This article was originally published by Mennonite World Review

MEDA uses mobile phones to fight malaria in Tanzania

WATERLOO, Ont. — Mennonite Economic Development Associates is working with a partner in Tanzania to combat malaria with mobile phone vouchers.

Since 2011, the Tanzania National Voucher Scheme has used text messaging with cell phones to send pregnant women a voucher redeemable for an insecticidal bed net at a participating retailer for 33 cents.

MEDA, an international economic development organization that creates business solutions to poverty, is an implementing partner of the TNVS.

In Tanzania, about 100,000 deaths are attributed to malaria each year. The overwhelming majority of these deaths are among children under 5. Pregnant women and young children bear by far the highest risk of dying from malaria.

Bed nets can assist in preventing malaria infections and save lives if they are accessed and used by those at risk.

The successful implementation of the TNVS has made a significant impact on malaria control in Tanzania. But gaps in coverage still exist, and about 40 percent of women do not redeem the e-voucher.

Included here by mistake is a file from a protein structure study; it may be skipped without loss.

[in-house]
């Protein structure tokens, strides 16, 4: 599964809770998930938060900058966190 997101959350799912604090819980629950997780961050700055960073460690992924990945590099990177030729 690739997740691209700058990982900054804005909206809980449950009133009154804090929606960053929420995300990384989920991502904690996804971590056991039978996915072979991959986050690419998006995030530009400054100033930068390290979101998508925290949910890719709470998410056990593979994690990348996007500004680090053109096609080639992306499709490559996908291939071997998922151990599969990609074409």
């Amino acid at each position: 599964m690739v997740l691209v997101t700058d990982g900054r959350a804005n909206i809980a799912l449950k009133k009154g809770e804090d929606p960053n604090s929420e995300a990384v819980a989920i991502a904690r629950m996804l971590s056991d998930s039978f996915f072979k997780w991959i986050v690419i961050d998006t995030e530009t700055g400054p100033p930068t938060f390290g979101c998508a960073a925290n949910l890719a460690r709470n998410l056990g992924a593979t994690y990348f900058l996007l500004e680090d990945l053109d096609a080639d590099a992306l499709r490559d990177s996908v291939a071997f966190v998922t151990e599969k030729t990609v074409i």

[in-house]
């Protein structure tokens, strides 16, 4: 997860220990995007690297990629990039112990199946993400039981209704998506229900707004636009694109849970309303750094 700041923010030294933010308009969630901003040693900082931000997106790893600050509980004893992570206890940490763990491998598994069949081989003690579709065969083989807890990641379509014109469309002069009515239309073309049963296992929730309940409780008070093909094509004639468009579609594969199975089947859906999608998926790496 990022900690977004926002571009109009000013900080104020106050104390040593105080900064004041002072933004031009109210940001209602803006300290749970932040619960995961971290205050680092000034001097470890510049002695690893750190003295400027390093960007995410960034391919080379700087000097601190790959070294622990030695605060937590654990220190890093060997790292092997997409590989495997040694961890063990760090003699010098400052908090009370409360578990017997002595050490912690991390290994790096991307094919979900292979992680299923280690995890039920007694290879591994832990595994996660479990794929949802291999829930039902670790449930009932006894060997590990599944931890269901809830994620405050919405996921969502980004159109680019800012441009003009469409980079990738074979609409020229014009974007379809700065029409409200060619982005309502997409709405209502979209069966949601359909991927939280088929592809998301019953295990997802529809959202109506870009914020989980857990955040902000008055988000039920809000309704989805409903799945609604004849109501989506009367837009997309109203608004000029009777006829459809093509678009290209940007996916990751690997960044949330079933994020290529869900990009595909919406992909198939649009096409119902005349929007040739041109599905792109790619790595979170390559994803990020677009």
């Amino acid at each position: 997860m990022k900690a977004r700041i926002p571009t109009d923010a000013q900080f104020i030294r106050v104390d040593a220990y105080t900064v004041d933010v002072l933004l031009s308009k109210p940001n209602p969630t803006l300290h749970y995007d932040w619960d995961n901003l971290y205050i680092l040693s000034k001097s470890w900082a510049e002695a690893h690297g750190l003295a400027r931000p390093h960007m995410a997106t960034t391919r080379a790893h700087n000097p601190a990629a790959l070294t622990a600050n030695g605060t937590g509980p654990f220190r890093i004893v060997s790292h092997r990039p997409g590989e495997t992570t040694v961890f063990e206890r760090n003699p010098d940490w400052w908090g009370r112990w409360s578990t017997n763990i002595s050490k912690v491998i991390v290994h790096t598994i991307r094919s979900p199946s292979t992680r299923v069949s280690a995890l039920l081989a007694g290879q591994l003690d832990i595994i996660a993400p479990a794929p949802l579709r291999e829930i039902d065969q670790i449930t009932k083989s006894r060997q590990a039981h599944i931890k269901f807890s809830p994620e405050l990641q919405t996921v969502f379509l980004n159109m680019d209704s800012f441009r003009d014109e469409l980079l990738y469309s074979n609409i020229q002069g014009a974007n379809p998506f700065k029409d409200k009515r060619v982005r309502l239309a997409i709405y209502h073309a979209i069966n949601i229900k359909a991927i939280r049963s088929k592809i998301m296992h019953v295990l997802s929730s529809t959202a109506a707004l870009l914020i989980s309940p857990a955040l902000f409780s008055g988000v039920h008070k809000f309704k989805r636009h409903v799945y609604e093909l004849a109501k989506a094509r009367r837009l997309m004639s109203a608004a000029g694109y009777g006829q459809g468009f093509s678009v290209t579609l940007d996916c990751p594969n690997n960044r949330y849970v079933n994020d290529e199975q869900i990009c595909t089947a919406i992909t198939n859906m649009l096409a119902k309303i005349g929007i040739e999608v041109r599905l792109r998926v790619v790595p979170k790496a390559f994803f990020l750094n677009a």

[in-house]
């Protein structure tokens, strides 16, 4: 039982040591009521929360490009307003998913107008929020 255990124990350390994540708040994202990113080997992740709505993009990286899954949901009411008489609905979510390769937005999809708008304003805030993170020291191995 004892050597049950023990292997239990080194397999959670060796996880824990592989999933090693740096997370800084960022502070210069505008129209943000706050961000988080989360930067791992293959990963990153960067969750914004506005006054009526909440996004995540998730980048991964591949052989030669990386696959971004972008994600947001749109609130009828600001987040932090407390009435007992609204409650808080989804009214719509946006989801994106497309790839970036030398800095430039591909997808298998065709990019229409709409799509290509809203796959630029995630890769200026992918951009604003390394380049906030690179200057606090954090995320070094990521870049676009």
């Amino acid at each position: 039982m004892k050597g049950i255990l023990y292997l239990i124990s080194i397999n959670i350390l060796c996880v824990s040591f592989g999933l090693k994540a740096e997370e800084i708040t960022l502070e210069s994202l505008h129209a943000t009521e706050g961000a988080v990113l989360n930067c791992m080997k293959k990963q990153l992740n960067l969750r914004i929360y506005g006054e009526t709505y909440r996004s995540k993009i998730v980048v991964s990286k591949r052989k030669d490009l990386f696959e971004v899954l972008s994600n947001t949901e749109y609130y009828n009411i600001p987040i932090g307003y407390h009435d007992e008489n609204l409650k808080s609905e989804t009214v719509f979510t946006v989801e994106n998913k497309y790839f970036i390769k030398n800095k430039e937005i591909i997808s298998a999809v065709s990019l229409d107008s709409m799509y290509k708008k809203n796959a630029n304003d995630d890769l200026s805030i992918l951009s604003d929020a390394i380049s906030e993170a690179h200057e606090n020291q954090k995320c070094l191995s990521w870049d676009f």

In their quest for more complete net coverage, researchers want to know why. Do they have enough nets in the home? Did they misplace their e-voucher? Could they not afford the modest price? Or don’t they understand the protection a net offers?

With the help of global health researcher Karen Yeates of Queens University in Kingston, Ont., MEDA wants to increase the efficiency of the distribution system, focus it more in areas of high malaria risk and examine how the text-based delivery system could be applied to additional health threats of growing importance, such as hypertension.

MEDA and Yeats designed a trial to test the effectiveness of text dialogues with those issued vouchers, sending reminders to redeem their nets. They will collect data on usage and barriers and investigate solutions.

Grand Challenges Canada is awarding a $792,000 grant, supplementing funds by MEDA internal resources. Total financing secured by MEDA is $1.5 million.

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